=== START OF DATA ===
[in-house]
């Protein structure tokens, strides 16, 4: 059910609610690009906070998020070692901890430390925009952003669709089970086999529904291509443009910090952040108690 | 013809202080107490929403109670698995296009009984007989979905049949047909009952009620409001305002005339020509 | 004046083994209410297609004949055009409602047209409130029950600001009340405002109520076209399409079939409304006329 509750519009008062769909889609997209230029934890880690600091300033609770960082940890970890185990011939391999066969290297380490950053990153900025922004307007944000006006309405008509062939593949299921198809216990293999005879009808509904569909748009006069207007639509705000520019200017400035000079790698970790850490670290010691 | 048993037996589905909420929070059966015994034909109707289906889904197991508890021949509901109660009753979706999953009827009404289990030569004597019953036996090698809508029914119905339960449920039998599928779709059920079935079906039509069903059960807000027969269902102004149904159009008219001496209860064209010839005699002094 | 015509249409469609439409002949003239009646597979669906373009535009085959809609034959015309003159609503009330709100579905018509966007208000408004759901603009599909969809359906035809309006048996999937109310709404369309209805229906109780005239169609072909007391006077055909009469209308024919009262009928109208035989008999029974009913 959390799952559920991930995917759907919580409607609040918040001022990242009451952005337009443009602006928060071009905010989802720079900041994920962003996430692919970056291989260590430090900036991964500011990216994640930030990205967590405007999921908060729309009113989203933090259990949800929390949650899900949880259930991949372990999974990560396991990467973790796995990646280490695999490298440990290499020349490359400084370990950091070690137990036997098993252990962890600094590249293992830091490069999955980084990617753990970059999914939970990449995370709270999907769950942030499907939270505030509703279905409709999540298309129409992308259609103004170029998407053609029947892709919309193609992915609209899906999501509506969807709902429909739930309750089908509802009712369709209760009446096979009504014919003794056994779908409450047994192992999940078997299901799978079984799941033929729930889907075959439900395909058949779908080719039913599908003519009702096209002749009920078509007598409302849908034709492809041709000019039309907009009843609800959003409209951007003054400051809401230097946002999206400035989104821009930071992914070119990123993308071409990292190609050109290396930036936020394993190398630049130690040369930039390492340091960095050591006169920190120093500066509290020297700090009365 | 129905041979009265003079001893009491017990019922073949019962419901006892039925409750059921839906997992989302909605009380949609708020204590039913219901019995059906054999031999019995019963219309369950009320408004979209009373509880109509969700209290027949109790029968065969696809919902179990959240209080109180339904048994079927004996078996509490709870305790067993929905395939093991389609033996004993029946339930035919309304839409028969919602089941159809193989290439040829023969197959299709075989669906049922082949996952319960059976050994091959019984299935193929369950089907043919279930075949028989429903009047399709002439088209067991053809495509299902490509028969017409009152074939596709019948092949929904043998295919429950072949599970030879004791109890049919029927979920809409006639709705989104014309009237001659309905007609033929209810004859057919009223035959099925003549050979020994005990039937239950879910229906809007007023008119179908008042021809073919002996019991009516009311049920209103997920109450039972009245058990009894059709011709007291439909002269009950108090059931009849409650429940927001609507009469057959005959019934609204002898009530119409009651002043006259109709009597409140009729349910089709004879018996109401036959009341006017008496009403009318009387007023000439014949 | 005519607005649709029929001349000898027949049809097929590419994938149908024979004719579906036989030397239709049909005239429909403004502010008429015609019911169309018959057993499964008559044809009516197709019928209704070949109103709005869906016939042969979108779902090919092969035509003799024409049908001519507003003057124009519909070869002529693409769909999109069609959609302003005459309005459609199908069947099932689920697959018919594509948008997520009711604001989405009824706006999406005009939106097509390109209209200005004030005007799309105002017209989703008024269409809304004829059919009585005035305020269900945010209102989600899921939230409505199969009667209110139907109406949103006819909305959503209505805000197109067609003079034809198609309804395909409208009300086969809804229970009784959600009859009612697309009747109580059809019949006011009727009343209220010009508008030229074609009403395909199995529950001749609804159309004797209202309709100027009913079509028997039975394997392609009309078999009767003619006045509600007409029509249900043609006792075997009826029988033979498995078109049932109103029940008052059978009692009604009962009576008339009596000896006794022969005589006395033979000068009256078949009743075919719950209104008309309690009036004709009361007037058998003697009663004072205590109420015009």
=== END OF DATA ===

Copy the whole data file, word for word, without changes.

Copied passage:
[in-house]
């Protein structure tokens, strides 16, 4: 059910609610690009906070998020070692901890430390925009952003669709089970086999529904291509443009910090952040108690 | 013809202080107490929403109670698995296009009984007989979905049949047909009952009620409001305002005339020509 | 004046083994209410297609004949055009409602047209409130029950600001009340405002109520076209399409079939409304006329 509750519009008062769909889609997209230029934890880690600091300033609770960082940890970890185990011939391999066969290297380490950053990153900025922004307007944000006006309405008509062939593949299921198809216990293999005879009808509904569909748009006069207007639509705000520019200017400035000079790698970790850490670290010691 | 048993037996589905909420929070059966015994034909109707289906889904197991508890021949509901109660009753979706999953009827009404289990030569004597019953036996090698809508029914119905339960449920039998599928779709059920079935079906039509069903059960807000027969269902102004149904159009008219001496209860064209010839005699002094 | 015509249409469609439409002949003239009646597979669906373009535009085959809609034959015309003159609503009330709100579905018509966007208000408004759901603009599909969809359906035809309006048996999937109310709404369309209805229906109780005239169609072909007391006077055909009469209308024919009262009928109208035989008999029974009913 959390799952559920991930995917759907919580409607609040918040001022990242009451952005337009443009602006928060071009905010989802720079900041994920962003996430692919970056291989260590430090900036991964500011990216994640930030990205967590405007999921908060729309009113989203933090259990949800929390949650899900949880259930991949372990999974990560396991990467973790796995990646280490695999490298440990290499020349490359400084370990950091070690137990036997098993252990962890600094590249293992830091490069999955980084990617753990970059999914939970990449995370709270999907769950942030499907939270505030509703279905409709999540298309129409992308259609103004170029998407053609029947892709919309193609992915609209899906999501509506969807709902429909739930309750089908509802009712369709209760009446096979009504014919003794056994779908409450047994192992999940078997299901799978079984799941033929729930889907075959439900395909058949779908080719039913599908003519009702096209002749009920078509007598409302849908034709492809041709000019039309907009009843609800959003409209951007003054400051809401230097946002999206400035989104821009930071992914070119990123993308071409990292190609050109290396930036936020394993190398630049130690040369930039390492340091960095050591006169920190120093500066509290020297700090009365 | 129905041979009265003079001893009491017990019922073949019962419901006892039925409750059921839906997992989302909605009380949609708020204590039913219901019995059906054999031999019995019963219309369950009320408004979209009373509880109509969700209290027949109790029968065969696809919902179990959240209080109180339904048994079927004996078996509490709870305790067993929905395939093991389609033996004993029946339930035919309304839409028969919602089941159809193989290439040829023969197959299709075989669906049922082949996952319960059976050994091959019984299935193929369950089907043919279930075949028989429903009047399709002439088209067991053809495509299902490509028969017409009152074939596709019948092949929904043998295919429950072949599970030879004791109890049919029927979920809409006639709705989104014309009237001659309905007609033929209810004859057919009223035959099925003549050979020994005990039937239950879910229906809007007023008119179908008042021809073919002996019991009516009311049920209103997920109450039972009245058990009894059709011709007291439909002269009950108090059931009849409650429940927001609507009469057959005959019934609204002898009530119409009651002043006259109709009597409140009729349910089709004879018996109401036959009341006017008496009403009318009387007023000439014949 | 005519607005649709029929001349000898027949049809097929590419994938149908024979004719579906036989030397239709049909005239429909403004502010008429015609019911169309018959057993499964008559044809009516197709019928209704070949109103709005869906016939042969979108779902090919092969035509003799024409049908001519507003003057124009519909070869002529693409769909999109069609959609302003005459309005459609199908069947099932689920697959018919594509948008997520009711604001989405009824706006999406005009939106097509390109209209200005004030005007799309105002017209989703008024269409809304004829059919009585005035305020269900945010209102989600899921939230409505199969009667209110139907109406949103006819909305959503209505805000197109067609003079034809198609309804395909409208009300086969809804229970009784959600009859009612697309009747109580059809019949006011009727009343209220010009508008030229074609009403395909199995529950001749609804159309004797209202309709100027009913079509028997039975394997392609009309078999009767003619006045509600007409029509249900043609006792075997009826029988033979498995078109049932109103029940008052059978009692009604009962009576008339009596000896006794022969005589006395033979000068009256078949009743075919719950209104008309309690009036004709009361007037058998003697009663004072205590109420015009």